It provides a few extra low-level features which are supposed to be designed for game authors. The functions include:
- getPixel(x, y)
Returns the pixel value (colour, opacity) at (x, y). Returned in the form #rrggbb if fully opaque and rgba(r, g, b, a) if it has some alpha transparency.
- setPixel (x, y, colour)
Allows you to set the colour of the pixel at (x, y). The third argument should be a CSS colour – you could provide a string such as ‘red’, a HTML colour code or even a rgba() value.
The folks at Opera have provided 3 examples of how per-pixel manipulation can allow Opera to do some image effects which you’d traditionally have to use an image editor for.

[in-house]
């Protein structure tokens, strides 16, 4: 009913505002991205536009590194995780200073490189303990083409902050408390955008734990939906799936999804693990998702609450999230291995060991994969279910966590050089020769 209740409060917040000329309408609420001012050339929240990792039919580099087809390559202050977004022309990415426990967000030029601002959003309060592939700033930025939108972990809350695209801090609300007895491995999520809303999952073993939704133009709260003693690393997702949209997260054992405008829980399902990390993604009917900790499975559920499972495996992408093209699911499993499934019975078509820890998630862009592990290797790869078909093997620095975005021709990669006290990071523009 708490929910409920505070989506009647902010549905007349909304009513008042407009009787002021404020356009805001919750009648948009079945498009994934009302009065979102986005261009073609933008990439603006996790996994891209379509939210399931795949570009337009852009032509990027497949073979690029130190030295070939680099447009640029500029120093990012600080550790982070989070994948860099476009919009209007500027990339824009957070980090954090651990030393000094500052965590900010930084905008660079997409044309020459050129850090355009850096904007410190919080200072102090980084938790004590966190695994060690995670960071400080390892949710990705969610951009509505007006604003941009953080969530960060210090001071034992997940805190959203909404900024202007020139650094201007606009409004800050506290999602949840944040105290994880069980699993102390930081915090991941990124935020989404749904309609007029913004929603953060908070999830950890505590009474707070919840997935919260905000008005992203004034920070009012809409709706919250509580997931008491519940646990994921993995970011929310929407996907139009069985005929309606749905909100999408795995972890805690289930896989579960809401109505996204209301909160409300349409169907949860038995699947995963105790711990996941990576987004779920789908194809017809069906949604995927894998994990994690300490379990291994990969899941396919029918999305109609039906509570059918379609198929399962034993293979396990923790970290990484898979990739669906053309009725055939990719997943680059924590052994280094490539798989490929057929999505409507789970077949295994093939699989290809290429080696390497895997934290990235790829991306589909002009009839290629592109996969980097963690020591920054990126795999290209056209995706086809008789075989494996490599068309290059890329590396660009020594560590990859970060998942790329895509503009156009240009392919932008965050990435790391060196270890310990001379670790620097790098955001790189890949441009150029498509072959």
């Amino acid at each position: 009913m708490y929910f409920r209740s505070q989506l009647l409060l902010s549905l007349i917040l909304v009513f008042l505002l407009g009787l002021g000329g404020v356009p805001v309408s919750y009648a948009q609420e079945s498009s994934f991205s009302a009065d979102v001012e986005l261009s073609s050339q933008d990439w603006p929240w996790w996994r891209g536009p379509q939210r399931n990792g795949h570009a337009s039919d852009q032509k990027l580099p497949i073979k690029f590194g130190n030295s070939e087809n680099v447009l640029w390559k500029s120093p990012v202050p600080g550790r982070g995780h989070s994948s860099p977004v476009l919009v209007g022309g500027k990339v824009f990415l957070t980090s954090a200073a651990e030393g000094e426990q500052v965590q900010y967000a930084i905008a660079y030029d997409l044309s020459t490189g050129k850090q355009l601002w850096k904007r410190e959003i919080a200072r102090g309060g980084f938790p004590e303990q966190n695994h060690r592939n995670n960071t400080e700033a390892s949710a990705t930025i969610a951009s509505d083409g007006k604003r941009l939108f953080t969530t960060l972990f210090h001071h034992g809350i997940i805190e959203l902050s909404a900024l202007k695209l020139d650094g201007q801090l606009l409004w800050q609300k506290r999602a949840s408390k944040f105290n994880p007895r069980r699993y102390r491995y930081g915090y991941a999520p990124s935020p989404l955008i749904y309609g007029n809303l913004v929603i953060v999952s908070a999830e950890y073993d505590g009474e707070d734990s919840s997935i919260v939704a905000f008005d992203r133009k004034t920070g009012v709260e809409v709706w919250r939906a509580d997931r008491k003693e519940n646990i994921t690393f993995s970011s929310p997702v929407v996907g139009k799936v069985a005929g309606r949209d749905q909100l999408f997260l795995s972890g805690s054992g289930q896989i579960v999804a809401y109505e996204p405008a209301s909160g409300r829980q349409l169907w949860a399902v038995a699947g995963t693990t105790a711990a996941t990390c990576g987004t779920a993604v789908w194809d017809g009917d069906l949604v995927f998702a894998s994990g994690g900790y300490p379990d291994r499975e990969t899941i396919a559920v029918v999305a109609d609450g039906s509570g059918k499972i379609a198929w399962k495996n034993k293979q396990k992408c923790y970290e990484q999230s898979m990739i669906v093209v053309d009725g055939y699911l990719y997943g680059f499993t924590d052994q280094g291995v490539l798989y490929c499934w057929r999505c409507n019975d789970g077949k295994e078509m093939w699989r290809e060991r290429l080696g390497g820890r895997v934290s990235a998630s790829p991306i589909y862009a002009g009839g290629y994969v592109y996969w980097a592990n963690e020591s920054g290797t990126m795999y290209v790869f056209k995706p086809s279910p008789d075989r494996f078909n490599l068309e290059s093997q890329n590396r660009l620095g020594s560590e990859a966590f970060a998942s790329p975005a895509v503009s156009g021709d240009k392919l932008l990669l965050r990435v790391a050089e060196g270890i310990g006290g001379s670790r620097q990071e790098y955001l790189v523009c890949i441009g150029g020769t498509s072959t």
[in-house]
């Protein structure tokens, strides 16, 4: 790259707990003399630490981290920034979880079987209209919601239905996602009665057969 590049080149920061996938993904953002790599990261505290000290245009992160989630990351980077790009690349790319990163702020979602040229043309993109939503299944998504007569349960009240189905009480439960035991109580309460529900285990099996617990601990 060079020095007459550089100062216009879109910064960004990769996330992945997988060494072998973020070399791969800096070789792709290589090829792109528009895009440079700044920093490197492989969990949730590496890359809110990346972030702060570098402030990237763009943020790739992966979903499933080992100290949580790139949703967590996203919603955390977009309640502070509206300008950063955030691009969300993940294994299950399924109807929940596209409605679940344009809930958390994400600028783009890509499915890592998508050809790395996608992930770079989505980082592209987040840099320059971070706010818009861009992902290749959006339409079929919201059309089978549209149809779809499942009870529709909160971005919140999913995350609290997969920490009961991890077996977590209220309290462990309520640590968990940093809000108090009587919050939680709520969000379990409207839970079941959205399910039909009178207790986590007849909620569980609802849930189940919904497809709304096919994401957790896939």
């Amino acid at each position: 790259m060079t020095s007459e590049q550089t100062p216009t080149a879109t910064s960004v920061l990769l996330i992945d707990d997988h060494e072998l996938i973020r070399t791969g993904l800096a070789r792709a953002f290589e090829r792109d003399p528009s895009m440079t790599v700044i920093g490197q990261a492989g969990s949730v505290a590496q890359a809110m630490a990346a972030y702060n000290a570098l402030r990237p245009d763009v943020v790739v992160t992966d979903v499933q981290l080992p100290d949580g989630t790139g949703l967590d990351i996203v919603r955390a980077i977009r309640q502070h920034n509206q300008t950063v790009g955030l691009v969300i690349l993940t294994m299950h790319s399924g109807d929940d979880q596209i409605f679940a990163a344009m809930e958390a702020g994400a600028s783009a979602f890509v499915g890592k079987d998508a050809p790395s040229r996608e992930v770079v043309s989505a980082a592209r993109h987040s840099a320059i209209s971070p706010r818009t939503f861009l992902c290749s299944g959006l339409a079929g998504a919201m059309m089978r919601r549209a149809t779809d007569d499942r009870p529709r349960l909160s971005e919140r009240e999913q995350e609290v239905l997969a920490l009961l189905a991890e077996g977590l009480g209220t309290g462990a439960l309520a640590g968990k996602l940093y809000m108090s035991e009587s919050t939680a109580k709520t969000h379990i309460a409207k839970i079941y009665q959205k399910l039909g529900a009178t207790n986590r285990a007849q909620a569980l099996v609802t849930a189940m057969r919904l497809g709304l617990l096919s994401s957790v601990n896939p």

Of course, you’ll need Opera 9 to see these demos. They were pretty slow for me – it took around 4 seconds to apply a sepia filter on a 400×300 pixel image.
Theres also a checkCollision() function which will allow you to determine whether a certain point given by co-ordinates (x, y) is inside a path (a shape). You can also lock the canvas. When the canvas is locked you can work with it as normal but the canvas will not actually be redrawn until you unlock it. This should speed up your script as the browser won’t have to continuously redraw.
It would be interesting to see any games which are created using opera-2dgame.